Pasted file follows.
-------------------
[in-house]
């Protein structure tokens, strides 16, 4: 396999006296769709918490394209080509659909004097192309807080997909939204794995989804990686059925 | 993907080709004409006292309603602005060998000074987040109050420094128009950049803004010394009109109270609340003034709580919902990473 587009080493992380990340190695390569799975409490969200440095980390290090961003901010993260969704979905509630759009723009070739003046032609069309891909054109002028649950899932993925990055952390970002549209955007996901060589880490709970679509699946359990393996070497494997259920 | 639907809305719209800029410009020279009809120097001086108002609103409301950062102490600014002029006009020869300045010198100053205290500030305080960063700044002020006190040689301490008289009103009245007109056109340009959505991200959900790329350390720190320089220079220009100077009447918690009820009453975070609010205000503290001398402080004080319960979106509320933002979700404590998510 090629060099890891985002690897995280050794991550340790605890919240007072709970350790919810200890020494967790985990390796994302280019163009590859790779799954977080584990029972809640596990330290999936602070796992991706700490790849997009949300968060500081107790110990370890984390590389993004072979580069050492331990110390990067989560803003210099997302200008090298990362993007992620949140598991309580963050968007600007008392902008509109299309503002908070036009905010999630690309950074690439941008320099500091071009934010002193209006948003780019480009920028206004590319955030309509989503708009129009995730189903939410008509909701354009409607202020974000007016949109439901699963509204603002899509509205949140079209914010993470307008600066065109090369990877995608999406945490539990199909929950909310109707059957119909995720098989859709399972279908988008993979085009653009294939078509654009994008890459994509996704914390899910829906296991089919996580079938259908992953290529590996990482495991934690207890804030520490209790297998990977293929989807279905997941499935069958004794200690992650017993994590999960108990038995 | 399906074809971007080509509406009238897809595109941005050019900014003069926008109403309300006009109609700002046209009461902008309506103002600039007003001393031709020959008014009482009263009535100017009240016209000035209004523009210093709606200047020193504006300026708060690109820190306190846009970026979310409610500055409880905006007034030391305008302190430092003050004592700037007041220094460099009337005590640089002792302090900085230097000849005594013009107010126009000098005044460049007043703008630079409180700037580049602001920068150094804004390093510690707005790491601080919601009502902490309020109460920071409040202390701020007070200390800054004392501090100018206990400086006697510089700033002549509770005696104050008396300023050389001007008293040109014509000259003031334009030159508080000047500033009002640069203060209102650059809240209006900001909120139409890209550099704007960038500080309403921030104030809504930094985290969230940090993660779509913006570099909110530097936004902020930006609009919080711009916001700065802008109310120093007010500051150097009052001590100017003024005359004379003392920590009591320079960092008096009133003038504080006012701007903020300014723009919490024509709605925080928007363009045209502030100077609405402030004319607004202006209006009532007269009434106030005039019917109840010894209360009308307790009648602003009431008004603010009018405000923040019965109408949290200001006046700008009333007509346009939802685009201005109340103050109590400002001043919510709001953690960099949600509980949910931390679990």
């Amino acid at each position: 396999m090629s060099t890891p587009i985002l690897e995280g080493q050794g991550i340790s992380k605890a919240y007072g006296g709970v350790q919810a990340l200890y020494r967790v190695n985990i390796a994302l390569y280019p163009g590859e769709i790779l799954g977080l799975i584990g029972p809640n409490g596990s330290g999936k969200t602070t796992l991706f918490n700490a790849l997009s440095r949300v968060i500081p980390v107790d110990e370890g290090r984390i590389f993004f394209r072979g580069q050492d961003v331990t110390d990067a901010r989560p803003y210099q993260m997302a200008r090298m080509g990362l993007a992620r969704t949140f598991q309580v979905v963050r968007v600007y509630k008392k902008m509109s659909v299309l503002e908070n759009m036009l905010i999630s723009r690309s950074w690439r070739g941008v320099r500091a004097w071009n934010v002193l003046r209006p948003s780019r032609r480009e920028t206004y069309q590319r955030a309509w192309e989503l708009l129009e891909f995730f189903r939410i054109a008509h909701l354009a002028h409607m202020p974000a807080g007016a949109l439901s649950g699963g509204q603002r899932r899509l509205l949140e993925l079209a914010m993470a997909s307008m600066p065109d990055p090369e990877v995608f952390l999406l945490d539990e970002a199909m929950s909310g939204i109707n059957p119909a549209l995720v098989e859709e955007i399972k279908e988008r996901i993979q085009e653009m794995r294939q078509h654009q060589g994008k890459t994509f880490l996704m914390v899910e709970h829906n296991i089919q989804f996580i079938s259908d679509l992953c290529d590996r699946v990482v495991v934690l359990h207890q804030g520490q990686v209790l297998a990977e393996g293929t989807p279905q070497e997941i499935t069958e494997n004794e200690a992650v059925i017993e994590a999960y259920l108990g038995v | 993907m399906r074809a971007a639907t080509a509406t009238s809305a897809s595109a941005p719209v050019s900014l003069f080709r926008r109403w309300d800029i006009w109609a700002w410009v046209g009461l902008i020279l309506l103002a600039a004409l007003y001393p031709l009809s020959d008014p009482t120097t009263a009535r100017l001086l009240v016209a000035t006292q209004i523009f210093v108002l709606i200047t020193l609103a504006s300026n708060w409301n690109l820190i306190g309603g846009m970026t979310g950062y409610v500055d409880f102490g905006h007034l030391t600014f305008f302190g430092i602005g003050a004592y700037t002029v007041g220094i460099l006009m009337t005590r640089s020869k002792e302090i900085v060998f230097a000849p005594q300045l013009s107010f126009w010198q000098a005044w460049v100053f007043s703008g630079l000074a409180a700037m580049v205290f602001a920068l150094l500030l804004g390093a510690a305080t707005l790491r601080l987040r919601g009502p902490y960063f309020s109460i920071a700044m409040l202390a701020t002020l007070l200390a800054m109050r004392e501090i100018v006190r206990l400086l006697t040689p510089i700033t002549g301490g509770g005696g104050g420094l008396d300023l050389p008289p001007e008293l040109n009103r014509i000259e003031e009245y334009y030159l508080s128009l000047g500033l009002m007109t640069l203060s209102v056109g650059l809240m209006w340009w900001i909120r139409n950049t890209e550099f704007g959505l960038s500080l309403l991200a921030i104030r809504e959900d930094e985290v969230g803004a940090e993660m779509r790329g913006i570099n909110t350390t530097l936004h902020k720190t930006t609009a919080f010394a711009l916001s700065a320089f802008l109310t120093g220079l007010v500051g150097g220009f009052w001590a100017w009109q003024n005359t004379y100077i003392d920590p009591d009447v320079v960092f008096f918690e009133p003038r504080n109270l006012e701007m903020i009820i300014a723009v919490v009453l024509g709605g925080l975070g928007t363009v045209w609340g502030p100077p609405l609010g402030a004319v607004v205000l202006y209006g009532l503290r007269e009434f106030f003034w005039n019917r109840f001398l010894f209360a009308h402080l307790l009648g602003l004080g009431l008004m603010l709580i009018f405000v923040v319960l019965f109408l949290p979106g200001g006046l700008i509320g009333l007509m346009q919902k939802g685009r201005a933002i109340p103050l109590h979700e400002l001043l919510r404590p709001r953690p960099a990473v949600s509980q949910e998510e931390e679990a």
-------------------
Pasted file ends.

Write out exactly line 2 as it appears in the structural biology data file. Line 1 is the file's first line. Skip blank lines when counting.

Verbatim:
């Protein structure tokens, strides 16, 4: 396999006296769709918490394209080509659909004097192309807080997909939204794995989804990686059925 | 993907080709004409006292309603602005060998000074987040109050420094128009950049803004010394009109109270609340003034709580919902990473 587009080493992380990340190695390569799975409490969200440095980390290090961003901010993260969704979905509630759009723009070739003046032609069309891909054109002028649950899932993925990055952390970002549209955007996901060589880490709970679509699946359990393996070497494997259920 | 639907809305719209800029410009020279009809120097001086108002609103409301950062102490600014002029006009020869300045010198100053205290500030305080960063700044002020006190040689301490008289009103009245007109056109340009959505991200959900790329350390720190320089220079220009100077009447918690009820009453975070609010205000503290001398402080004080319960979106509320933002979700404590998510 090629060099890891985002690897995280050794991550340790605890919240007072709970350790919810200890020494967790985990390796994302280019163009590859790779799954977080584990029972809640596990330290999936602070796992991706700490790849997009949300968060500081107790110990370890984390590389993004072979580069050492331990110390990067989560803003210099997302200008090298990362993007992620949140598991309580963050968007600007008392902008509109299309503002908070036009905010999630690309950074690439941008320099500091071009934010002193209006948003780019480009920028206004590319955030309509989503708009129009995730189903939410008509909701354009409607202020974000007016949109439901699963509204603002899509509205949140079209914010993470307008600066065109090369990877995608999406945490539990199909929950909310109707059957119909995720098989859709399972279908988008993979085009653009294939078509654009994008890459994509996704914390899910829906296991089919996580079938259908992953290529590996990482495991934690207890804030520490209790297998990977293929989807279905997941499935069958004794200690992650017993994590999960108990038995 | 399906074809971007080509509406009238897809595109941005050019900014003069926008109403309300006009109609700002046209009461902008309506103002600039007003001393031709020959008014009482009263009535100017009240016209000035209004523009210093709606200047020193504006300026708060690109820190306190846009970026979310409610500055409880905006007034030391305008302190430092003050004592700037007041220094460099009337005590640089002792302090900085230097000849005594013009107010126009000098005044460049007043703008630079409180700037580049602001920068150094804004390093510690707005790491601080919601009502902490309020109460920071409040202390701020007070200390800054004392501090100018206990400086006697510089700033002549509770005696104050008396300023050389001007008293040109014509000259003031334009030159508080000047500033009002640069203060209102650059809240209006900001909120139409890209550099704007960038500080309403921030104030809504930094985290969230940090993660779509913006570099909110530097936004902020930006609009919080711009916001700065802008109310120093007010500051150097009052001590100017003024005359004379003392920590009591320079960092008096009133003038504080006012701007903020300014723009919490024509709605925080928007363009045209502030100077609405402030004319607004202006209006009532007269009434106030005039019917109840010894209360009308307790009648602003009431008004603010009018405000923040019965109408949290200001006046700008009333007509346009939802685009201005109340103050109590400002001043919510709001953690960099949600509980949910931390679990």